Think About It: Traffic and Teen Brains - KFVE, K5-Hawaii News, Weather and Sports

April 1, 2013

Think About It: Traffic and Teen Brains

Morning drive time traffic was relatively non-existent last week, due in large part to a couple of holidays and many local schools celebrating the week long spring break. Which got me to thinking, what if we finally adjusted the start time of the school day to help alleviate traffic?  Many people don't deal with carpooling or driving kids to school, and they would still be on the roads getting to work between 6:30 and 8am.

But if schools started one-hour or even 30-minutes later, lots of things would happen. Number one, a staggered morning drive would allow for less traffic, and quicker commutes. Number two, and perhaps just as important, we would finally recognize the fact that circadian rhythms of adolescents simply don't allow them to get up and go early in the morning like adults. Natural sleep-wake cycles are simply different for teens as their bodies and brains change. Many a teacher has complained about bleary-eyed or deer-in-the-headlight students in the early hours.  Starting school a bit later might allow for more sleep and also would allow for kids' internal clocks to get going more naturally.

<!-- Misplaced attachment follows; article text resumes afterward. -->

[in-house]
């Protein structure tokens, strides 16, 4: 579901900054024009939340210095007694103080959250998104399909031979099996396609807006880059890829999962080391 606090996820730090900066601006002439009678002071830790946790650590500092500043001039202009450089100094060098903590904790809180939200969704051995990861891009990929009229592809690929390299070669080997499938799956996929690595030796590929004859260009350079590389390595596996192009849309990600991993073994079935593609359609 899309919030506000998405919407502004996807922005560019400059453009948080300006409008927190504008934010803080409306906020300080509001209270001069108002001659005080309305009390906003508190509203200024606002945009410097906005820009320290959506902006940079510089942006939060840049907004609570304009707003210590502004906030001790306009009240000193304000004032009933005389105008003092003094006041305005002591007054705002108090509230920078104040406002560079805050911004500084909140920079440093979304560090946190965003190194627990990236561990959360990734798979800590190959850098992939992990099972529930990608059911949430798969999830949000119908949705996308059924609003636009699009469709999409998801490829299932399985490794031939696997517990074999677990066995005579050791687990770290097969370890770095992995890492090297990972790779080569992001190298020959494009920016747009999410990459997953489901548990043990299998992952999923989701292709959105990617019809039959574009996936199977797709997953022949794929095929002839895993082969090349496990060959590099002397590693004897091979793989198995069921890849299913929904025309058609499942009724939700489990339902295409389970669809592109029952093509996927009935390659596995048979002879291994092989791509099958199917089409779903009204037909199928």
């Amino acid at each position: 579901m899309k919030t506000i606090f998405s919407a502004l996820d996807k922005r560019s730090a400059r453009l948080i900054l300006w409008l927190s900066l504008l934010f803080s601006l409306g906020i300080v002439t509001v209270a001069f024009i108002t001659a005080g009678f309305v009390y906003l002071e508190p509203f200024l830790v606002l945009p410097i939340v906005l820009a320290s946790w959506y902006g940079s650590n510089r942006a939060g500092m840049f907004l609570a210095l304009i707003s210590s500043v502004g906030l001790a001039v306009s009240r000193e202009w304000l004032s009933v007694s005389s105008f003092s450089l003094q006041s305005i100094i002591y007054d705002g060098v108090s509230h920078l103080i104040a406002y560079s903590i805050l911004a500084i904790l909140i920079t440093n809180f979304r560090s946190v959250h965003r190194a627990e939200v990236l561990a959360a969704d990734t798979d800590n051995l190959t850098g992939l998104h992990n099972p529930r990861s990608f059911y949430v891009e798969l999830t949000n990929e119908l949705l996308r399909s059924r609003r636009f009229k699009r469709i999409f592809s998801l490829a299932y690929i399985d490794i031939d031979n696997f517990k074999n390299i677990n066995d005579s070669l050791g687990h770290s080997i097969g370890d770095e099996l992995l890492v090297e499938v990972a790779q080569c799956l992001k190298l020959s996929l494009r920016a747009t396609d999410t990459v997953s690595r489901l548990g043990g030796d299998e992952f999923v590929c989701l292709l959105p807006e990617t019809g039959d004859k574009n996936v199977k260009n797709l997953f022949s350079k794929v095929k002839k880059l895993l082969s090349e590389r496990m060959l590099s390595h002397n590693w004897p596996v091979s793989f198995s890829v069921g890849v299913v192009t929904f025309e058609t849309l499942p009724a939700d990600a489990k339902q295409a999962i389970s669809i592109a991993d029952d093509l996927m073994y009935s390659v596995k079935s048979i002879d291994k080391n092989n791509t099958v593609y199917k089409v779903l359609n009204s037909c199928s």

A recent study of 10,000 students showed that starting school one-hour later resulted in fewer teen car accidents in the AM, too. And teachers report better interaction and attention when school starts a bit later. Yes, it might affect some after school activities, but engaged students and less traffic are two solid scenarios if we look at changing the morning drive time for some. Think about it…

 

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